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‘It’s Better to Wear Out Than Rust Out’

‘It’s Better To Wear Out Than Rust Out’

“He drains the three from downtown.” “Lots of points in the paint.” “They are five for five at the line.” “Stuffed him.” “In his hip pocket.” “He gets the roll.” “Kisses the glass.” “Amongst the trees.” “Dialing it up from way deep.”

Ah, the sounds of basketball announcers. Some of you may know what these sayings mean. “Amongst the trees” means that a short guy is surrounded by the way taller guys. You knew that, I’m sure.

I know someone who really knows that. Sister Jean Dolores Schmidt, BVM. Jean has been the chaplain for the Loyola University Ramblers from Chicago since 1994. She prays with the team and scouts the opponents. Jean had her own bobblehead long before the great run of 2018 by the Ramblers. Oh, the great run by the Ramblers? You don’t know? Well, let me tell you!

Jean Dolores Schmidt, BVM, attends the Loyola University Chicago Ramblers’ home opener, at the Gentile Arena on Friday, November 8, 2013. Sr. Jean is the teams’ chaplain. Photo courtesy of Loyola University Chicago.

Decked out in Sister Jean apparel, Chicago area BVMs (l. to r.) Peggy Geraghty (St. Cabrini), Diane O’Donnell (Joanella), and Mary Fran McLaughlin (Virginia Mary) appeared on the NBC nightly news to share stories about Sister Jean.

The Madness Begins

The Loyola Ramblers men’s basketball team began in 1914. Since Jean has been chaplain, they were never regular season champs, conference tournament champs, or invited to the NCAA Men’s Basketball tournament—best known as March Madness. So Jean has experienced many non-winning seasons.

That is—until 2018—when the current team, under Coach Porter Moser (see left), won the regular season of the Missouri Valley Conference and the conference tournament, received an invitation to the NCAA tournament, and made it all the way to the Final Four. Not since 1963 had the Ramblers gone this far in their season.

It was during March Madness that the madness really came to a head for Sister Jean. You could see her at every basketball game wearing the maroon and gold signature scarf. She was pictured in the circle of the “tall trees” praying before the game (see left). She was seen waving her pom-pom during the game. And Sister Jean was seen hugging each player after the game. Can you imagine that? Hugging a bunch of sweaty guys? With a huge smile, no less. That is true devotion and love.

Sister Jean was interviewed by ESPN, CBS, and the Chicago Tribune, just to name a few. She handled it all with style and grace.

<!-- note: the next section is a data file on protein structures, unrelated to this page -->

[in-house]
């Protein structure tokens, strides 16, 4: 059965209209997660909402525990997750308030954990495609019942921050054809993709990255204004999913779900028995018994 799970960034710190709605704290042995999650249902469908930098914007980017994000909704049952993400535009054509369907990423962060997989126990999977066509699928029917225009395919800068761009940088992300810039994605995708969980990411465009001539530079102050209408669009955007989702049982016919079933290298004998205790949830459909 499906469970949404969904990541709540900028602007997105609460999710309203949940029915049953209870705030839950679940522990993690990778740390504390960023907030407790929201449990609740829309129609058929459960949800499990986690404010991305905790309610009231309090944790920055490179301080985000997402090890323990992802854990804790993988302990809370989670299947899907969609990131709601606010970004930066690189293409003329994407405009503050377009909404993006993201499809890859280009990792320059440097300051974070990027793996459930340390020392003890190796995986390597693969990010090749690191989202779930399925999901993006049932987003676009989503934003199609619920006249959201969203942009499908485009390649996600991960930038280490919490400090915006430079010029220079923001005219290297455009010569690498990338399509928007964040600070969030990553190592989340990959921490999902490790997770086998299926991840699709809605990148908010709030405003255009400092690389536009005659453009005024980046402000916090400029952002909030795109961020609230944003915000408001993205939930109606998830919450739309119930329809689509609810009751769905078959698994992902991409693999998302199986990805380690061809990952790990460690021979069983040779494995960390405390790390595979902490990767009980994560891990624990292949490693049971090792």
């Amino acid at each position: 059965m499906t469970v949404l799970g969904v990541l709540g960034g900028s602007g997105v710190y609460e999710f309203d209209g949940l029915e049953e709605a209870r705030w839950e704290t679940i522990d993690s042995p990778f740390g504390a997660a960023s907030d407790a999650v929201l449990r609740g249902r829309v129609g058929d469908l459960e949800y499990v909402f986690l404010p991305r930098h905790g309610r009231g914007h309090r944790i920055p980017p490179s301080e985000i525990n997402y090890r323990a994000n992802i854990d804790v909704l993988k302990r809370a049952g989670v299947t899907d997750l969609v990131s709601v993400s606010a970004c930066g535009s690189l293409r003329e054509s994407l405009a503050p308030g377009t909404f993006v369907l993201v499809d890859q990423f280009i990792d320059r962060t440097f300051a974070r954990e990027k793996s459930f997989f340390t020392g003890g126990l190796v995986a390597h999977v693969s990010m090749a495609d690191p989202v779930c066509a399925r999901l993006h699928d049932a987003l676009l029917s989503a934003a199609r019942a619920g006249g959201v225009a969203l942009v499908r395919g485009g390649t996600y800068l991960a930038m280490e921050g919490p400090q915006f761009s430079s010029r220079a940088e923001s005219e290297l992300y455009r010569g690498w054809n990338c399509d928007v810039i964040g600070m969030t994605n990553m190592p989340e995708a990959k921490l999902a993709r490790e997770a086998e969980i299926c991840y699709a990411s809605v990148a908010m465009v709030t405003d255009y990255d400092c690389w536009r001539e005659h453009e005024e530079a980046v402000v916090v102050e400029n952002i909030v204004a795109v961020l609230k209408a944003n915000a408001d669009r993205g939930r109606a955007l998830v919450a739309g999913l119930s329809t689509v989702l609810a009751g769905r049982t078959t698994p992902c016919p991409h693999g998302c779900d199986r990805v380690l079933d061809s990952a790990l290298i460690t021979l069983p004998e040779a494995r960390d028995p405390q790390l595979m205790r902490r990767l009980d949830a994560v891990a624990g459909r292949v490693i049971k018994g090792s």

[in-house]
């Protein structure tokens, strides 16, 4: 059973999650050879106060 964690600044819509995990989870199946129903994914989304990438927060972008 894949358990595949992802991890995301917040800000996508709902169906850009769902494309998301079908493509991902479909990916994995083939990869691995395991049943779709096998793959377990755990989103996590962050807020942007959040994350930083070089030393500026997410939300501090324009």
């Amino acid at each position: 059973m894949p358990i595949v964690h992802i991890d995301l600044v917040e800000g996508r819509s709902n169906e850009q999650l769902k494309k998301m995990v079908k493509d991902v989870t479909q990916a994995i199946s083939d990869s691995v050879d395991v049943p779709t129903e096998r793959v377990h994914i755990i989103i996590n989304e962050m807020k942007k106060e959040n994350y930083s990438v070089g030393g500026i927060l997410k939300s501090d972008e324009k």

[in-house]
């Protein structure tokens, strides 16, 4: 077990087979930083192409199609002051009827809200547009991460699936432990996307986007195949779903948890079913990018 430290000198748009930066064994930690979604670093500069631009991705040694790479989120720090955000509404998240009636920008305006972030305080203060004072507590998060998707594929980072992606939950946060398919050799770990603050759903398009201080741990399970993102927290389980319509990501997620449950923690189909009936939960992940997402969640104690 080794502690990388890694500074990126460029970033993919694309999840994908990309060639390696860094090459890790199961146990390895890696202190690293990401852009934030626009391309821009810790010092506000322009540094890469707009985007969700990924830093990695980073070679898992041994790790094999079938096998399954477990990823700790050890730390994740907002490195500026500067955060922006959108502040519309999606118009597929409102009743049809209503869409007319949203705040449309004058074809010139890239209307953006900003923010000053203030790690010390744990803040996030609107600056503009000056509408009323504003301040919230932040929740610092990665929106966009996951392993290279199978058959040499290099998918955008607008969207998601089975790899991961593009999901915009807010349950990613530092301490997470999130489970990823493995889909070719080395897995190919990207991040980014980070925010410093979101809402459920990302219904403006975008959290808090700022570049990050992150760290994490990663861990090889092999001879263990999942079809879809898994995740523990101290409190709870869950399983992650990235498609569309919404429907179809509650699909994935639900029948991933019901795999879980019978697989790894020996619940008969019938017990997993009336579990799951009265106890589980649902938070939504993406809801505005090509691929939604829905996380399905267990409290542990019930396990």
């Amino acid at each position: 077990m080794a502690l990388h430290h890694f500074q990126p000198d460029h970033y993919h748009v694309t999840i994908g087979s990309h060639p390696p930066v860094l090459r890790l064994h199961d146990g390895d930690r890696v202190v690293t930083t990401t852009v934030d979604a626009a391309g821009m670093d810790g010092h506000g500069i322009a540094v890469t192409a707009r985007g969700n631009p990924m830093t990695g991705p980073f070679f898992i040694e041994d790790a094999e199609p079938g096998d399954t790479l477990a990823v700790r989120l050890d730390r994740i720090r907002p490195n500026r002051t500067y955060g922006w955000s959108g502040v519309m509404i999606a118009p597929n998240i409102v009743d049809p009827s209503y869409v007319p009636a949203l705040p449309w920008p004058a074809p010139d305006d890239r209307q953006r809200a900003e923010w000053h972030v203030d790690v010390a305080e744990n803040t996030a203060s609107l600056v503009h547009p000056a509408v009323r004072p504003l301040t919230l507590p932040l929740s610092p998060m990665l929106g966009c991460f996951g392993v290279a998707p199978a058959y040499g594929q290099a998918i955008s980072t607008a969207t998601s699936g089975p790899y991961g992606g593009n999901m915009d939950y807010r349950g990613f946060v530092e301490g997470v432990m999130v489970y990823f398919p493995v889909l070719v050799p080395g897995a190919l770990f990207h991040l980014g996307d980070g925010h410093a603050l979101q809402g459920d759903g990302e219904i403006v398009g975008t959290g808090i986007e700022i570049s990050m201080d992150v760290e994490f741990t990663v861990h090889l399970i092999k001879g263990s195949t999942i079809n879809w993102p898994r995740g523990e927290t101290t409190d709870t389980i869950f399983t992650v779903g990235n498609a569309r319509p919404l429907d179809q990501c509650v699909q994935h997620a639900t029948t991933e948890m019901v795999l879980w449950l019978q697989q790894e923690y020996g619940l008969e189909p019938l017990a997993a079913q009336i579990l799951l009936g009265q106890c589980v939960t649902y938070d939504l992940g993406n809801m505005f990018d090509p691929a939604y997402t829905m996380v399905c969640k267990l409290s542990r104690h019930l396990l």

Sister Jean Dolores Schmidt, BVM, accepts a piece of the net from Loyola University Chicago coach Porter Moser after the Ramblers beat Illinois State University 65-49 during the championship game of the Missouri Valley Conference men’s basketball tournament at Scottrade Center in St. Louis Sunday, March 4, 2018. Photo courtesy of Loyola University Chicago.

Sister Jean Reflects BVM “Team” Values

Sister Jean has always practiced true devotion and love to students, to education, and to God. This is not new. What is new is that so many others got to see this firsthand. The Ramblers are best known for their teamwork and any sports fan knows that you do not succeed without lots of practice.

So what kind of practice has Sister Jean had and who is her team? Sister Jean entered the Sisters of Charity of the Blessed Virgin Mary (BVM) in 1937. A great team to say the least! All of her practice was in the field of education, eventually as academic dean of Mundelein College, Chicago, and then dean at Loyola University Chicago.

Most recently, she resides in a residence hall at Loyola to be available to listen to the students. I won’t mention, for the 98th time, Sister Jean’s age, but will tell you she quotes her mother as saying, “Better to wear out than rust out.”
One reaction to all this madness was from Jean’s team. The BVM sisters decided it was time to make up our own basketball team. Sisters who played in high school or Catholic Youth Organization (CYO) teams of old were coming forward to volunteer for the team. BVMs Pat Bombard, Ann DeNicolo, Lou Anglin, Marge Clark and more were ready to lace up the shoes. There were cheerleaders led by our very own Lynn Lester, BVM. We even had BVM Lynn Windsor leading the way in taking care of the logistics, like a scorekeeper.

I’m sure if asked, someone would step up and bring water bottles and orange slices. It got so popular on BVM airwaves that I actually thought we were going to play a game. True madness.

We thank you, Ramblers, for an exciting season. We thank you, Sister Jean, for being who you have always been—a devoted loving educator, always greeting the day with prayer, meeting each person with grace and dignity. We especially thank God that we do not have to play a game of basketball.

About the author: Eileen Fuchs, BVM lives in Dubuque, Iowa and is a BVM Congregational Representative.


This story was featured in:

Summer Salt 2018: Worship, Work, and WIN!
Win or lose, the Loyola University Chicago Ramblers know they can count on the love and support of their 98-years-young chaplain, Sister Jean Dolores Schmidt, BVM. This year’s NCAA Men’s Basketball Tournament (a.k.a March Madness) propelled Sister Jean and her team to the Final Four—and gave the world a chance to see BVM values in action. Read more about Sister Jean and the BVM Legacy of Love.

If you would like to receive Salt, contact the Office of Development for a complimentary subscription at development@bvmcong.org or 563-585-2864.

 

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